15 Marine Coatings All products supplied and technical advice or recommendations given are subject to our standard Conditions of Sale. Ballast Water Treatment Systems SupplierSystemIMO approval Type approval TypeDescriptionTested with coatings IP “letter” Comment Erma First ESK Solutions S.A. Erma FirstBasicMechanical & Chemical Filter / Sodium hypochlorite GEA WestfaliaBallastMasterBasicMechanical & Chemical Filtration / Chlorine GreenshipFinalMechanical & Physical Sedimentor and Electrolyse system HammanSEDNAFinalGermany Physical & chemical Filtration/ disinfection (oxidising agent (Peraclean) ?GL state should not affect coatings Hamworthy Greenship SEDINOXFinal Mechanical & Chemical Filtration / Chlorination 1ppm chlorine? HitachiClearBallastFinal JapanMechanical & Physical Flocculent Injection, magnetic separation & filtration Stated in brochure Hyde MarineHyde GuardianYes (G8)UK (LR)Mechanical & Physical Filtration / UV Hyundai HIEcoBallastFinal Mechanical & Physical Filtration / UV

16 Marine Coatings All products supplied and technical advice or recommendations given are subject to our standard Conditions of Sale. Ballast Water Treatment Systems SupplierSystemIMO approval Type approval TypeDescriptionTested with coatings IP “letter” Comment Hyundai HIHiBallastFinal Mechanical, Physical & Chemical Filtration / Electrolysis / hypochlorite JFE Engineering BallastAceFinal JapanMechanical, Physical & Chemical Filtration, / Chlorination / Cavitation Kwang SanBasic Mechanical, Physical & Chemical Filtration, Electrochlorinat ion / neutralization Mahle NFVn/a Mechanical & Physical Filtration / UV MH Systemsn/a Physical Disinfection Deoxygenation / Carbonation Mitsui Engineering S-P HybridFinal Mechanical, Physical & Chemical Filtration / Ozone / Neutralisation NEI-MarineYes (G8)LiberiaPhysicalDeoxygenation / Cavitation √√ Nutech 03/NKCo BlueBallastFinalKoreaPhysical & Chemical Ozone & Thiosulphate √ (short- term) √ 2.5ppm ozone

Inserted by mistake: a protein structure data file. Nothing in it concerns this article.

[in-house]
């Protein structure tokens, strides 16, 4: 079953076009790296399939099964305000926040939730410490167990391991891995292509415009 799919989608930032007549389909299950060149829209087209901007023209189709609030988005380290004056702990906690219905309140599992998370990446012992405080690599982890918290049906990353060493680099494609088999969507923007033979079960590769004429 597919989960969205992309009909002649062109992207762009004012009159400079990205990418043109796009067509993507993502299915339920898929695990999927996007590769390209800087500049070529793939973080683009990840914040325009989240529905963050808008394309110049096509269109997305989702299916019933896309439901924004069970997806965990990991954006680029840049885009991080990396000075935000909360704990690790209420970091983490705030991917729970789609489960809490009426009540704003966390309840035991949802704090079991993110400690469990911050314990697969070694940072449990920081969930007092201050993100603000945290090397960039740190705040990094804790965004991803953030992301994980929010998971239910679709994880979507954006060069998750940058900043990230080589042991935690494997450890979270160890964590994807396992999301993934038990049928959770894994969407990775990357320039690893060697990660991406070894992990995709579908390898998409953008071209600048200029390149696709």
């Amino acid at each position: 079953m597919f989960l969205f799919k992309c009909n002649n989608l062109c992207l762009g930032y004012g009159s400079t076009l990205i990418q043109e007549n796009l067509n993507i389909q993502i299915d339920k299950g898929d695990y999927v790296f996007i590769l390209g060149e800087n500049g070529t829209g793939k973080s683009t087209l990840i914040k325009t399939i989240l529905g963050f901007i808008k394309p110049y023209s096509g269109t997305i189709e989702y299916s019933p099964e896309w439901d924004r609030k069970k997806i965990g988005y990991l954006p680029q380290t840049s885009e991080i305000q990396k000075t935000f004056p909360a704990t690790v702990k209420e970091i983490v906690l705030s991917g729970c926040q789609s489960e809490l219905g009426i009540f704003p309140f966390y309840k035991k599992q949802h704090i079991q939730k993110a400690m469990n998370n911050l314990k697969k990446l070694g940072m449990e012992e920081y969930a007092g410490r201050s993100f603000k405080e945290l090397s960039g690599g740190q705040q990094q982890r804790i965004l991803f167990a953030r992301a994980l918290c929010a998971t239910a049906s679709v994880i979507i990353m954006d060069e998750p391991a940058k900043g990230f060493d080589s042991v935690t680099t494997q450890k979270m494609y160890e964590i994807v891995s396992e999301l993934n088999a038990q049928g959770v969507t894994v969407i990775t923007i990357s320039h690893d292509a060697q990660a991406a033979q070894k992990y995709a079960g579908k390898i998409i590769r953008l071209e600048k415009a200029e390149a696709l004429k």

17 Marine Coatings All products supplied and technical advice or recommendations given are subject to our standard Conditions of Sale. Ballast Water Treatment Systems SupplierSystemIMO approval Type approval TypeDescriptionTested with coatings IP “letter” Comment OceansaverFinalNorwayMechanical & Physical Filtration / Cavitation / Deoxygenation √ Should not affect coating OptimarinYes (G8)NorwayPhysical & Chemical Ozone & Thiosulphate PanasiaGLoEn-PatrolFinalKoreaMechanical & Physical Filtration / UV Qingdao Headway OceanguardFinal Mechanical & Physical Filtration / Oxidation / Ultrasound Resource Ballast Technology UnitorFinal South AfricaPhysical & Chemical Ozone, hypochlorite, cavitation, filtration √ 1.5ppm hypochlorite & 1.5ppm ozone RWOCleanBallastFinal Mechanical & Chemical Filtration / Electrolysis √ Severn Trent de Nora BalpureFinal Mechanical & Chemical Filtration / Hypochlorite √ (with IP) √ 8ppm free chlorine Katayama/Shin ko / Nippon Peraclean Ocean SKY- SYSTEM BasicChemicalPeraclean Ocean + neutralisation Peracetic acid / hydrogen peroxide

18 Marine Coatings All products supplied and technical advice or recommendations given are subject to our standard Conditions of Sale. Ballast Water Treatment Systems SupplierSystemIMO approval Type approval TypeDescriptionTested with coatings IP “letter” Comment SiemensSiCureBasic Mechanical, Physical & Chemical Filtration, Oxidation and Sodium Hypochlorite √ (with IP) Test results look acceptable SHIPurimarBasicSodium Hypochlorite Under test with IP 3ppm SHINeo PurimarBasicSodium Hypochlorite Under test with IP 10ppm SunruiBalClorFinal Mechanical & Chemical Filtration, Electrochlorinat ion, neutralising agent TechcrossElectro-CleenFinalKoreaChemicalElectrolytic Chlorination √√ 10ppm hypochlorous acid Wartsilano Mechanical & Physical Filtration / UV 21st CenturyBlue Ocean Guardian Basic Filtration / Plasma / UV

19 Marine Coatings All products supplied and technical advice or recommendations given are subject to our standard Conditions of Sale. Ballast Water Treatment Systems: Testing If not designed, operated and maintained properly, BWM systems could detrimentally affect coatings, resulting in increased corrosion. The report of the 8 th meeting of GESAMP-BWWG at MEPC 59 th session in April 2009 stated: Testing should include uncoated substrates and marine epoxy (in accordance with IMO PSPC) coated steel Testing should be in accordance with ISO 2812-2 (immersion method) Assessment criteria are adhesion, blistering, rusting, cracking, delamination from scribe Paint manufacturers had no official input into the Convention or test method